Wednesday, August 31, 2005


Vancouver – This fall, the Vancouver International Film Festival celebrates it’s 24th year of showcasing the best in nonfiction film from Canada and around the world. The Nonfiction Features is a cornerstone of the VIFF program, allowing the VIFF to build a strong local and international reputation for programming excellence. The Festival today announced the nominees for the 13th annual National Film Board of Canada Documentary Award, including Paul Rosdy’s NEW WORLD, one of a number of documentaries already announced as part of the Eastern European focus at this year’s VIFF.

“At last year’s VIFF, documentary films drew close to 50,000 attendees, which is a truly remarkable and unprecedented number,” said Festival Director Alan Franey. “We expect that the success of ‘the year of the doc’—2004—will mean that there is huge interest in this year’s program. The films form a large group of more than 70 titles exploring an equally wide range of topics, locales, concerns and styles. We’re delighted that Vancouver audiences have so well discovered the riches of the nonfiction form.”

The films in this year’s competition cover a wide spectrum of documentary filmmaking, from personal essays to spiritual journeys to musical toe-tappers. One of the highlights of the past Cannes film festival, Avi Mograbi’s AVENGE BUT ONE OF MY TWO EYES (Israel), a Canadian Premiere, reflects upon the resolve that is needed in order to take one’s own life rather than fall into enemy hands, drawing the lines between the founding myths of the Israeli state and the current plight of the Palestinians. A vivid, beautiful and refreshing documentary on spirituality, Luc Schaedler’s ANGRY MONK: REFLECTIONS ON TIBET, a North American Premiere, examines the life of Gendun Choephel, who left an indelible mark on Tibetan culture and became an icon for young Tibetans today. Pepe Danquart’s HELL ON WHEELS (Germany) shows the Tour de France as you have never seen it before, going behind the scenes for a kinetic insider’s look at one of the world’s biggest sporting events. An English-Canadian Premiere, Marie-Clémence Paes and Raymond Rajaonarivelo’s MAHALEO (Madagascar/France) is a portrait of seven Malagasy musicians who give voice to the desires and wants of their country.

Three documentaries from the U.S. in the competition take a look at the nexus of the personal, the social, and the political. Nicole Conn’s LITTLE MAN, a Canadian Premiere, is a remarkable story documenting the struggle of the director’s son to survive after having been born weighing less than one pound. In THE REAL DIRT ON FARMER JOHN, an International Premiere, director Taggart Seigel charts the very rocky ground traversed by eccentric farmer/performance artist John Peterson over the last 20 years as he attempts to save his farm, and himself, from the changing social and economic climate of middle America. Director Micha Peled returns to the VIFF with his prequel to the Wal-Mart-busting Store Wars, CHINA BLUE, a fascinating investigation of the denim industry in China that puts a very human face on globalization. Peled introduces us to both the staff and the boss at the Lifeng Clothes Co. Ltd. where workers take the wage cuts so name brands can buy cheap.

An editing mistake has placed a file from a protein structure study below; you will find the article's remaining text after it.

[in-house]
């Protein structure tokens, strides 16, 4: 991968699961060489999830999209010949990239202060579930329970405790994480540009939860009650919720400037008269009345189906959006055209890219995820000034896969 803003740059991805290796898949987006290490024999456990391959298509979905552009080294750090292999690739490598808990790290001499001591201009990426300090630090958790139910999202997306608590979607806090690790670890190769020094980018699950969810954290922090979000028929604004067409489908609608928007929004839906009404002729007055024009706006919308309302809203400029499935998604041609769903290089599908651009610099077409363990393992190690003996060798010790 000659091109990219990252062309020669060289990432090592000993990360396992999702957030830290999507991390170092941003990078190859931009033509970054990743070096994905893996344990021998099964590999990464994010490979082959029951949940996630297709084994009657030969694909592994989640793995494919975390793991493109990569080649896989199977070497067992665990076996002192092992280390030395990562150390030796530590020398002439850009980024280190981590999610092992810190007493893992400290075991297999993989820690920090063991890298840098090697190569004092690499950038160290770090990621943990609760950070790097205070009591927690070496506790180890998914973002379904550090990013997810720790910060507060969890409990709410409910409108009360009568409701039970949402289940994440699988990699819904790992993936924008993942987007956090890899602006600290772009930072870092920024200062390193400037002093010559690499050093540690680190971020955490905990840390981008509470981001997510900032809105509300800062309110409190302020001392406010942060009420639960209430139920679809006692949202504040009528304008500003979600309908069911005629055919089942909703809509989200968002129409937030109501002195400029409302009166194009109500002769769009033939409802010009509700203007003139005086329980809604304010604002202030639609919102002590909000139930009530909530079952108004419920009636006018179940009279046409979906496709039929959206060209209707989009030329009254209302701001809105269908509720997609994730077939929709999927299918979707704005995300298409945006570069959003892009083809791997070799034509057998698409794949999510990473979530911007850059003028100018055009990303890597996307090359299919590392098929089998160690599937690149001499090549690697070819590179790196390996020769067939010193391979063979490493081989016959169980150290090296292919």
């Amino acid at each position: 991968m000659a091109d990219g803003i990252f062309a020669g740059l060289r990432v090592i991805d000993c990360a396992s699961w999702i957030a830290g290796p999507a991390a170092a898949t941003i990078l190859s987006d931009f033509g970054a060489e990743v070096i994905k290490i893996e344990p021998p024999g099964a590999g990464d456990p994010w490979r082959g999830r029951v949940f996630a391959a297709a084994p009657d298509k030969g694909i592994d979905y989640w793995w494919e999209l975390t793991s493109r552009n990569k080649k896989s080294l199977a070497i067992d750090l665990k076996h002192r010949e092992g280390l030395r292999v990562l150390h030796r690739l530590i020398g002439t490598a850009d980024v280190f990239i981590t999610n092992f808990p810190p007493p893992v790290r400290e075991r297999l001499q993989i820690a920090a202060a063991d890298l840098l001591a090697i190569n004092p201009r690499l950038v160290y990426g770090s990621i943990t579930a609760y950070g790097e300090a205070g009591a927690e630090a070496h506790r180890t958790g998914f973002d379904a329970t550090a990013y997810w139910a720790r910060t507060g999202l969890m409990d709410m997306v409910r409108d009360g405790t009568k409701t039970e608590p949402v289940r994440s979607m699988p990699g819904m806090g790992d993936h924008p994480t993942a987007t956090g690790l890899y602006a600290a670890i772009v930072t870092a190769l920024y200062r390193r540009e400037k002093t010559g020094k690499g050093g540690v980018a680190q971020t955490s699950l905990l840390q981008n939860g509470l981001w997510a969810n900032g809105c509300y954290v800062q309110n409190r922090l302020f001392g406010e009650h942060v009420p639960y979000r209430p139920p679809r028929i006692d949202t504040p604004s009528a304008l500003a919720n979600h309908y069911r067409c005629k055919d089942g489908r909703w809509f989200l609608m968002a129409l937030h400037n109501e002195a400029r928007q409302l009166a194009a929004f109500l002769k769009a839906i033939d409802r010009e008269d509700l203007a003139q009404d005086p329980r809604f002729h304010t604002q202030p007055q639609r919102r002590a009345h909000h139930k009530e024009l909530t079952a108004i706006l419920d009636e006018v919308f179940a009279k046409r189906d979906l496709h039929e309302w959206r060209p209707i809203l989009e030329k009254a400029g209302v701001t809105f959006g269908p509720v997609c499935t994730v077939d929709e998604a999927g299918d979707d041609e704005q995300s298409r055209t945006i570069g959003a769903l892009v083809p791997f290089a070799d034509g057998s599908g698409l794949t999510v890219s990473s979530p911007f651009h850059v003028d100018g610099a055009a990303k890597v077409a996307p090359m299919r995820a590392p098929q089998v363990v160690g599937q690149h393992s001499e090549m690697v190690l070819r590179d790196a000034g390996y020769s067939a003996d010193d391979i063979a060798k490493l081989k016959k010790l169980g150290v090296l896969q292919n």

Mental health is put under the microscope in three other nominees, all Canadian Premieres. Marcos Prado’s poetic, philosophical and eloquent ESTAMIRA (Brazil) follows 63-year-old Estamira, a woman with schizophrenia who, for the past 20 years, has been living at and scavenging the garbage dump known as Jardim Gramacho in Rio de Janeiro. Stefano Rulli’s A PARTICULAR SILENCE (Italy) is a searing portrait of one family coping, or not, with their grown autistic son. Part existential detective story and part meditation on identity, Rupert Murray’s UNKNOWN WHITE MALE (UK) focuses on the strange case of amnesiac Douglas Bruce, who had to start life all over again when he couldn’t remember anything about his past 35 years on the planet.

Rounding off the competition are two Canadian entries. On the heels of his critically acclaimed Dying at Grace (VIFF 04), Allan King’s latest “actuality drama” MEMORY FOR MAX, CLAIRE, IDA AND COMPANY is an inspiring, emotional investigation of memory and aging which follows eight residents of a geriatric care centre and asserts that “when you’re 80, you have the privilege to forget what you want.” In DIAMETER OF THE BOMB, Steven Silver and Andrew Quigley investigate a June, 2002, Hamas suicide bombing in Jerusalem. Interviews with survivors, of both the victims and the bomber, provide the basis for an expanding portrait of the bomb’s impact on families, friends and more broadly, society at large.


The VIFF is also proud to announce the World Premiere of BANKING ON HEAVEN (US), an unflinching look at a cult of Fundamentalist Latter Day Saints (FLDS). The film alleges the polygamist communities of Colorado City, Arizona and Hildale, Utah (and, by extension, Bountiful, B.C.) are home to a culture that routinely practices child rape, welfare fraud and systematic mind-control. Director Dot Reidelbach and writer/producer Laurie Allen (an escapee from the FLDS) have constructed a documentary out of secret camera footage (outsiders are looked upon as agents of Satan and systematically shunned), interviews with polygamist escapees, “lost boys” (young men and children cast out of the community for such infractions as not rolling their sleeves down), and government officials. An unholy trinity of sex, power and wealth are at the dark heart of this deeply troubling story.

The full line-up will be announced at the Media Conference on September 7 at the Vancouver International Film Centre.


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